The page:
The Markets and Obi Wan

The markets are tumbling again this week, apparently on Tuesday’s testimony of Drs. Fauci and Redfield before the Senate Health Committee. They warned that the coronavirus is far from contained and that a too-rapid easing of social distancing and stay-at-home restrictions will likely trigger a second wave that could be even worse than the first.

The New York Times reports:

The comments appeared to rattle the markets, driving the S&P 500 down as investors weighed the potential of a second wave of infections against Mr. Trump’s promises that the economy would bounce back once stay-at-home restrictions were lifted.

Seriously? The financial markets are skittish because someone contradicted Trump’s assurances? Trump is a raging narcissist, a pathetic little man whose bombast and lies do not (as he intends) glorify him but starkly highlight the absence of his soul, the smallness of his mind, and the pettiness of his character. Since assuming office he has lied over 18,000 times. One might reasonably begin the count with his inaugural speech, where his language, tone, and “American carnage” imagery were at odds with every measure of objective reality.

The talking heads on television and cable news outlets, especially those which aspire to be information platforms for business, always come back to one word: predictability. “Markets like stability and predictability,” they say. Meaning, the financial markets don’t much care who is in office as long as policy isn’t changed on a whim and without warning. Meaning, the financial markets might be spooked for a moment when a Democrat is elected — on the presumed fear of regulation — but these brief periods of volatility soon smooth out and the markets go on as before. Because they like predictability.

The truth is, the financial sector really shouldn’t like deregulation: it’s the anything-goes, anything-can-happen, nobody-is-accountable temperament of the Wild West that roils markets; its unpredictable nature is by definition unknowable and its consequences unforeseeable, opaque to even the best crystal ball. If we learned anything from the 2008 financial sector meltdown, it was (or should have been) that deregulation begets instability, and that even the best computer models are as clear as mud when it comes to really predicting the future. It’s looking more and more like we didn’t learn that lesson, or any other; just as the 2008 crisis echoed the 1986-1995 S&L debacle. The echoes of history reach all the way back, and after each recovery we take two steps forward and then, when things stabilize, at least one deregulatory step backwards.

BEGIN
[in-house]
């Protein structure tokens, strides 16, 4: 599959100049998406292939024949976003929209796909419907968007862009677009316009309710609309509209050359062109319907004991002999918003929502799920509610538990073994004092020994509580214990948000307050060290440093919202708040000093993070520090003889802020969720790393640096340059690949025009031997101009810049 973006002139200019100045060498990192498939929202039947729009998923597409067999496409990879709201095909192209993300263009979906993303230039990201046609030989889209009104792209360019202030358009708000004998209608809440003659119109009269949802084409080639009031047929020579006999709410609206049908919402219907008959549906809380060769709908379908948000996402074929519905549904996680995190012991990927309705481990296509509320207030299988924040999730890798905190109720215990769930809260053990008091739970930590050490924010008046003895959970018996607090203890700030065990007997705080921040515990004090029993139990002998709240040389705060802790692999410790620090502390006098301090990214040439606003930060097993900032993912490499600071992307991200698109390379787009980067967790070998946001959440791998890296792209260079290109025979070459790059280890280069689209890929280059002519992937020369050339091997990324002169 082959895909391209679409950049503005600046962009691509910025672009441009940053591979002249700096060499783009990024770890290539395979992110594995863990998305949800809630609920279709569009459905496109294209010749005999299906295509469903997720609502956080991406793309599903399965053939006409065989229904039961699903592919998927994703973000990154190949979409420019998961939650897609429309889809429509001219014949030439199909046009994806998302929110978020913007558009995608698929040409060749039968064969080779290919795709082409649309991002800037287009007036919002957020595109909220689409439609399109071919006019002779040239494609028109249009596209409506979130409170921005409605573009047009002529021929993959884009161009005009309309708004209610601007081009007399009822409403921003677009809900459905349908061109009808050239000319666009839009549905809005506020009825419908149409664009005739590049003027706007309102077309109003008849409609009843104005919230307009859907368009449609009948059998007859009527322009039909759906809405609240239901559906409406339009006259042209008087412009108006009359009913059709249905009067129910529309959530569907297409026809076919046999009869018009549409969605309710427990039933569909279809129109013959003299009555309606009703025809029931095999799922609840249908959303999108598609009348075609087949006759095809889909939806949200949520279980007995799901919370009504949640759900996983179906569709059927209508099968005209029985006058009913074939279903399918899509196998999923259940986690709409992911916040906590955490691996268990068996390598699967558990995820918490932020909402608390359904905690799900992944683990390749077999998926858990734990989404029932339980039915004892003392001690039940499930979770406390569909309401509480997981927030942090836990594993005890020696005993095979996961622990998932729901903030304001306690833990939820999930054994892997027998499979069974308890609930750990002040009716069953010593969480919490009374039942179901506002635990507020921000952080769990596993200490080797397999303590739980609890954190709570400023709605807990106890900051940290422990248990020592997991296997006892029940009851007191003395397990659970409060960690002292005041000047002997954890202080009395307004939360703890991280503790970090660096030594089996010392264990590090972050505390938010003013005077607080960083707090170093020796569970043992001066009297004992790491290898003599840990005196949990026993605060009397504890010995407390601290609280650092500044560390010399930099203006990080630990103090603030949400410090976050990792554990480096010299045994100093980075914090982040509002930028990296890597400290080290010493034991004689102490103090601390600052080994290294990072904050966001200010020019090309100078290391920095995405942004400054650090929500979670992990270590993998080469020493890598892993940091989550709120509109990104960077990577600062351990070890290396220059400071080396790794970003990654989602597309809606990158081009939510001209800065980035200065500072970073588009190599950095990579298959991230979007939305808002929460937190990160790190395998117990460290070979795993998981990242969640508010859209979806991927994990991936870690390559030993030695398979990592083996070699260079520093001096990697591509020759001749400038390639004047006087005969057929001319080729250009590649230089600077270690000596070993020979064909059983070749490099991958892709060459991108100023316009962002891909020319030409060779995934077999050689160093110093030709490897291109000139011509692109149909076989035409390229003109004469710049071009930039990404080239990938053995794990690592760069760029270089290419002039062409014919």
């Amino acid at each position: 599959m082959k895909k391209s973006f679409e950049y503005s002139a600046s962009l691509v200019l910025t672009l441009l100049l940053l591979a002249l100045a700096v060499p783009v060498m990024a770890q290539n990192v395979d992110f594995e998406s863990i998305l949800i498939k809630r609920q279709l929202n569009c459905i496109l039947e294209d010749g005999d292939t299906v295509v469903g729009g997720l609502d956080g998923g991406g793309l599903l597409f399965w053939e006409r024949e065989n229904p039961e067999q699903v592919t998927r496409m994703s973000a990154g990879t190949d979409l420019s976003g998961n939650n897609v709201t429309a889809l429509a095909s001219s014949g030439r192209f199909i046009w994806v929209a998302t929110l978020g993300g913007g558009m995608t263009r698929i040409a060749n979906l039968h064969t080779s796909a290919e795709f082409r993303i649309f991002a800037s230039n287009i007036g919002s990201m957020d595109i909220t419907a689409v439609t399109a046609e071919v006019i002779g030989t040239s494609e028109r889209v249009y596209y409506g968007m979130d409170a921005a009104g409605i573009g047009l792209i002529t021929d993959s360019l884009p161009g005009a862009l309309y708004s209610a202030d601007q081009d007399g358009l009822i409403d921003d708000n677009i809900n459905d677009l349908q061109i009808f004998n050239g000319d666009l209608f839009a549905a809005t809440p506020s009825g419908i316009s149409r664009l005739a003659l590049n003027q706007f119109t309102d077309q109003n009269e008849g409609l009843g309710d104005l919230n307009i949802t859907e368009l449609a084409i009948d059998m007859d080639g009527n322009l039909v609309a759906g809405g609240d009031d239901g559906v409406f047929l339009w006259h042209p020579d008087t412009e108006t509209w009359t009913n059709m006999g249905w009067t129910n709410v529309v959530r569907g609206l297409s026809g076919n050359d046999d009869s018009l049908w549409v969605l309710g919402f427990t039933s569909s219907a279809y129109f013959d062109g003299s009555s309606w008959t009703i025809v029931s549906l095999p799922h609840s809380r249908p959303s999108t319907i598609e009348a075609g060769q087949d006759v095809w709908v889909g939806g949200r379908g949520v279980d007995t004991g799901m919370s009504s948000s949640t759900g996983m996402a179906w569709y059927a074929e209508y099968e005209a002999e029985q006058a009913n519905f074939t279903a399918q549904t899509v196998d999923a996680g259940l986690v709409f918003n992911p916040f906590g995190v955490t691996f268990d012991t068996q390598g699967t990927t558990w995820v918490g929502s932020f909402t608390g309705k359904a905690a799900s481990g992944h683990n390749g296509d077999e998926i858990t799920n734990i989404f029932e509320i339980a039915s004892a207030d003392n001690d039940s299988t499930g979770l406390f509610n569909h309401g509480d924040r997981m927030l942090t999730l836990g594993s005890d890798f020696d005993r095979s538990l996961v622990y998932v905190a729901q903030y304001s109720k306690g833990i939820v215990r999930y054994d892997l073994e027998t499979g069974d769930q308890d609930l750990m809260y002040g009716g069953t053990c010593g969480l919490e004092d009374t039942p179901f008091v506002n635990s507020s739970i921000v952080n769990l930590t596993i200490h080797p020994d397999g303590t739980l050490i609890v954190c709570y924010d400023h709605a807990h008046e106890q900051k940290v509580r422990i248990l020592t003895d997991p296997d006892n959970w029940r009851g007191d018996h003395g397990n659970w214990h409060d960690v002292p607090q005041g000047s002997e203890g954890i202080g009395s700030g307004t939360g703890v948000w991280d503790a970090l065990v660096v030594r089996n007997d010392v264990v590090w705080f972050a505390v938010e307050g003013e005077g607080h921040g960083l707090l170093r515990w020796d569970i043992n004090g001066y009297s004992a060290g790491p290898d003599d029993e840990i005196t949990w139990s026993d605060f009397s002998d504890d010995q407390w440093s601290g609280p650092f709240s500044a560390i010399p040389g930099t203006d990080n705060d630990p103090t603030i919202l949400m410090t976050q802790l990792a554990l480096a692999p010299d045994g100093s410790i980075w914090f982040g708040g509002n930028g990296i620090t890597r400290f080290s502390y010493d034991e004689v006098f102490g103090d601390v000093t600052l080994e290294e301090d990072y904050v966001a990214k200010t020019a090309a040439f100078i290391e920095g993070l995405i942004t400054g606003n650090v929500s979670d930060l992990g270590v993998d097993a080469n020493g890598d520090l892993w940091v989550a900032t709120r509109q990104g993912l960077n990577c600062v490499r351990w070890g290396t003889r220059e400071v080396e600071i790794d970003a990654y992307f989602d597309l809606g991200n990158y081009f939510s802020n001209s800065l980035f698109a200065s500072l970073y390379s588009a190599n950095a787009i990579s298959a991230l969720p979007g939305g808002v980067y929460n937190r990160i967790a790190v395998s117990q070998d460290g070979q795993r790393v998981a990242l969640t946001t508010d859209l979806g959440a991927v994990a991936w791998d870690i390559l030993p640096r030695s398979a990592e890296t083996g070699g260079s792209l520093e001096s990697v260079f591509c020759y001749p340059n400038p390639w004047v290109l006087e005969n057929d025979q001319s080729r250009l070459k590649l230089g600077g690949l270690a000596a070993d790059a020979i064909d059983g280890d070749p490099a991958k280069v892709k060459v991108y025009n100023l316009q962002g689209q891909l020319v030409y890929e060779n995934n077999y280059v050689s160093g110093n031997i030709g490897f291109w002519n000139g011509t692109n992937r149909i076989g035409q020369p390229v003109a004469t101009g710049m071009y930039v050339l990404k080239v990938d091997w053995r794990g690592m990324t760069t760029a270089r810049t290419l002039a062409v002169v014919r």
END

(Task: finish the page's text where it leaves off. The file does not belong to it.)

Trump wallows in unpredictability; he boasts about it; he sows chaos wherever he goes. It is his briar patch. Burnout is a well-known consequence of working in the White House pressure cooker but Trump’s administration churns personnel at an alarming rate. (Insert joke here about the ten-day period of employment known as a Scaramucci. Oh, you were there a month? Three whole Scaramuccis?)

Financial markets aren’t the only institutions that appreciate stability. Diplomacy might be an art, but it requires some level of predictable behavior and rationality: it’s difficult to negotiate if you have absolutely no idea how the person across the table will respond. (Trump believes this is his strength, that being unpredictable is the art of the deal. To the rest of us it’s a sign of serious mental illness and instability.)

The markets like stability; they want order; they crave predictability. Trump is a known, compulsive, congenital liar whose only objective is to stroke his self-image. To that end he will say anything. With his reelection prospects (already slim, as I discuss here) in tatters he makes assurances nobody should believe about the pandemic being past while Dr. Fauci, the Director of the National Institute of Allergy and Infectious Diseases, tells the Senate and the nation that the virus will be with us for some time yet. Indeed he has been telling us all along that a resurgence in the fall is likely.

All of which brings me, finally, to Obi Wan Kenobi, whose Jedi wisdom might be the most appropriate answer to anyone taking action of any kind on the strength of Trump’s promises and reassurances. Who is more foolish, the fool or the fool who follows him? And if you’re invested in those markets: caveat emptor.

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